23 Memory : The memory module consists of N words. Each word is assigned a unique numerical address. The nature of the operation is indicated by read and write control signals. The location for the operation is specified by an address. Computer Modules

24 Memory Receives and sends data Receives control signals – Read – Write – Timing

25 Input/Output (1) Output – Receive data from computer – Send data to peripheral Input – Send data to computer We can refer to each of the interfaces to an external device as a port, each given a unique address.

26 Input/Output (2) Receive control signals from computer Send control signals to peripherals Receive addresses from computer – e.g. port number to identify peripheral Send interrupt signals (control)

27 I/O Module

28 CPU Reads instructions and data Writes out data (after processing) Sends control signals to other units Receives (& acts on) interrupts

29 Processor

30 Data to be exchanged The interconnection structure must support the following types of transfers Memory to Processor -Processor reads instructions from memory. Processor to Memory -Processor writes data to memory. I/O to Processor -Processor reads data from I/O device via the I/O module. Processor to I/O -Processor sends data to I/O device. I/O to or from memory - I/O module is allowed to exchange data directly with memory without going through the processor using DMA.

31 Bus Interconnection: What is a Bus? A communication pathway connecting two or more devices Key characteristic of a bus-it is a shared transmission medium. Multiple devices connect to the bus, and a signal transmitted by any one device is available for reception by all other devices attached to the bus. Consists of multiple communication lines, each capable of transmitting signals representing binary 1 or 0

32 Bus Structure A bus consists of a number of separate lines each assigned a particular function. These Bus lines are classified into three functional groups: – Data – Address and – Control lines

33 Data Line Bus These lines provide a pathway for moving data between system modules and are collectively called the data bus. Data bus is a computer subsystem that allows for the transferring of data from one component to another on a motherboard or system board, or between two computers. This can include transferring data to and from the memory, or from the central processing unit (CPU) to other components. Function- Carries data – Remember that there is no difference between “data” and “instruction” at this level.

34 Data Lines (Continued) Each line can carry only one bit at a time, the number of lines determines how many bits can be transferred at a time.

35 Address Lines Address bus transfers information about where the data should go Function- Used to designate the source or destination of data on the data bus. E.g. if CPU needs to read an instruction (data) from a given location in memory it puts the address of the desired data on the address lines. Address lines are also used to address the I/O ports. Bus width determines maximum memory capacity of system

36 Control Lines Carry control information between the CPU and other devices within the computer. Function- Used to control the access to and the use of the data and address lines. This is because the data and address lines are shared by all components there must be a means of controlling their use. – Memory write signal: Causes data on the bus to be written into the addressed location. – Memory read: Causes data from the addressed location to be placed on the bus. – Request for Bus usage. – Interrupt request Signal – Clock signals: Used to synchronize operations – Reset: Initializes all modules. – Signals for malfunction..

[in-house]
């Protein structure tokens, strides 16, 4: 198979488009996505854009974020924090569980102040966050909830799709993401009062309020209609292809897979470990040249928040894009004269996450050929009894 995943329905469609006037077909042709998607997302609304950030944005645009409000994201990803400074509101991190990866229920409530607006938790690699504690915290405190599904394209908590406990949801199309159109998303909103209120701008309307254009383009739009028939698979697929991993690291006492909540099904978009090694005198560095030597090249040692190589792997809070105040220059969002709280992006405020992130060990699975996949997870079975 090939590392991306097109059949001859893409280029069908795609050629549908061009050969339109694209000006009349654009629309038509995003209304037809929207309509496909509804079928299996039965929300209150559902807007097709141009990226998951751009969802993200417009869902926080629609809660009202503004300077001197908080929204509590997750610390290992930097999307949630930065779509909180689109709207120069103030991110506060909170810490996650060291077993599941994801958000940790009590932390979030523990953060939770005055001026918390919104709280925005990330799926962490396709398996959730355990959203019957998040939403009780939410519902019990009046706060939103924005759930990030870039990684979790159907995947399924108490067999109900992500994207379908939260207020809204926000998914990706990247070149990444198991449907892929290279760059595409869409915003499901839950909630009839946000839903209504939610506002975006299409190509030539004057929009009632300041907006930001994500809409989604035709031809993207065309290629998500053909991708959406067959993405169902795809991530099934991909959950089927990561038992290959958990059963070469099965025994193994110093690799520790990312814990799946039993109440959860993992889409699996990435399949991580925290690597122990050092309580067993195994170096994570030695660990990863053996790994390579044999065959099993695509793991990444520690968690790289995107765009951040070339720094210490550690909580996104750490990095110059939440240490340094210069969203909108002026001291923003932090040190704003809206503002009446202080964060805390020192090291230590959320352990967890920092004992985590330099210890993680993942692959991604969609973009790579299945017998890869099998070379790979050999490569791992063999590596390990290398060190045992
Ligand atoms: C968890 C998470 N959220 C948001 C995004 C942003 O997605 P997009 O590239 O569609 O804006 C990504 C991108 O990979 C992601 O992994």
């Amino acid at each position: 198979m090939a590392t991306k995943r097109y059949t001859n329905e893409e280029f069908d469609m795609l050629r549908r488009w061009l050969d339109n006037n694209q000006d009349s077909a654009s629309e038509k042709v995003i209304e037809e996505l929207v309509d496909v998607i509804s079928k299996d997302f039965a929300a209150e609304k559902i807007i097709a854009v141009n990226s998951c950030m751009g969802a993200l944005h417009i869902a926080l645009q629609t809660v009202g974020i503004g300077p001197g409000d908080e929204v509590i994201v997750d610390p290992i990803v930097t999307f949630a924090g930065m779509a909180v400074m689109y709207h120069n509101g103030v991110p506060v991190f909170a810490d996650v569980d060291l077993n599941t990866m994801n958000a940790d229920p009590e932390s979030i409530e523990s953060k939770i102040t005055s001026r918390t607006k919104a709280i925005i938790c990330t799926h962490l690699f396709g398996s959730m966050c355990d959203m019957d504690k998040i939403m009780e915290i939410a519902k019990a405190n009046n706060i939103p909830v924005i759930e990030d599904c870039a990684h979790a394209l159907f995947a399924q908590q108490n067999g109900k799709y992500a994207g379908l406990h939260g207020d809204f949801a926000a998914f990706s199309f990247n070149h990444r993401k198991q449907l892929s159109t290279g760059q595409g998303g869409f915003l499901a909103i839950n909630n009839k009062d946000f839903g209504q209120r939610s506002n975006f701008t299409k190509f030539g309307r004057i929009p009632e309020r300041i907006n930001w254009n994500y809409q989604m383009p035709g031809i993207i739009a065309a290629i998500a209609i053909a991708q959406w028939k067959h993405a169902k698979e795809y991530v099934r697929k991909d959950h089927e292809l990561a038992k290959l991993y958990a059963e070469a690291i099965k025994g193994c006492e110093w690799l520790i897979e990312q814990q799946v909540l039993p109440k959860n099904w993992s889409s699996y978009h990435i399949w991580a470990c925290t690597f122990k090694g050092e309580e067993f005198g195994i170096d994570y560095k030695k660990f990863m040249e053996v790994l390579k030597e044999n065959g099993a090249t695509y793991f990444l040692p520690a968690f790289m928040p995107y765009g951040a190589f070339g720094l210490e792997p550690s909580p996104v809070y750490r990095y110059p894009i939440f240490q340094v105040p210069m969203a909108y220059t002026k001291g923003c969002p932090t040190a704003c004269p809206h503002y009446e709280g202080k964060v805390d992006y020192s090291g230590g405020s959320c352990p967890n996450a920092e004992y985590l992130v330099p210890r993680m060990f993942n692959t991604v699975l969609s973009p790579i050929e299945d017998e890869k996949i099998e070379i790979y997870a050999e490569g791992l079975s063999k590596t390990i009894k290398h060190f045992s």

37 Control Lines Control signals transmit both command and timing information between system modules. Timing signals indicate validity of address and data information. These signals coordinate the rate at which signal bits are sent & received at the communicating modules.

38 Bus Interconnection Scheme

39 Control Lines. Command signals specify operations to be performed. Control lines include the following: – Memory read/write – I/O read/write – Transfer ACK-indicates acceptance of data from or placed on bus – Bus request- module needs to gain bus control – Bus grant- requesting module granted bus control – Interrupt request- pending interrupt – Clock signals- used to synchronise operations – Reset- initialise all modules

40 Bus operation If one module wishes to send data to another, it must do the following: 1. Obtain the use of the bus and 2. Transfer data via the bus If one module wishes to request data from another module it must: 1. Obtain the use of the bus and 2. Transfer a request to the other module over the appropriate control and address lines. It must then wait for the second module to send data

41 Single Bus Problems Lots of devices on one bus leads to: – Propagation delays due to greater bus length Long data paths mean that co-ordination of bus use can adversely affect performance – The bus may become a bottleneck as the aggregate data transfer approaches bus capacity. Can be dealt with by increasing data rate that the bus can carry Most systems use multiple buses to overcome these problems

42 Bus Type Dedicated( Permanently assigned either to one function or to a physical subset of computer components. – Eg used of separate dedicated data & address lines Multiplexed( Same line for multiple purposes) – Shared lines – Address valid or data valid control line – Advantage - fewer lines – Disadvantages. More complex control Ultimate performance

43 Bus Arbitration Process of insuring only one device places information onto the bus at a time. >> Master – Slave Mechanism Master is given control of the bus and can place information onto it. Slave receives the information from the master.

44 More than one module controlling the bus e.g. CPU and DMA controller Only one module may control bus at one time Arbitration may be centralised or distributed

45 Centralized. – Central bus controller mediates for the bus Decentralized. – No centralized controller. – All devices contain logic to control access to the bus.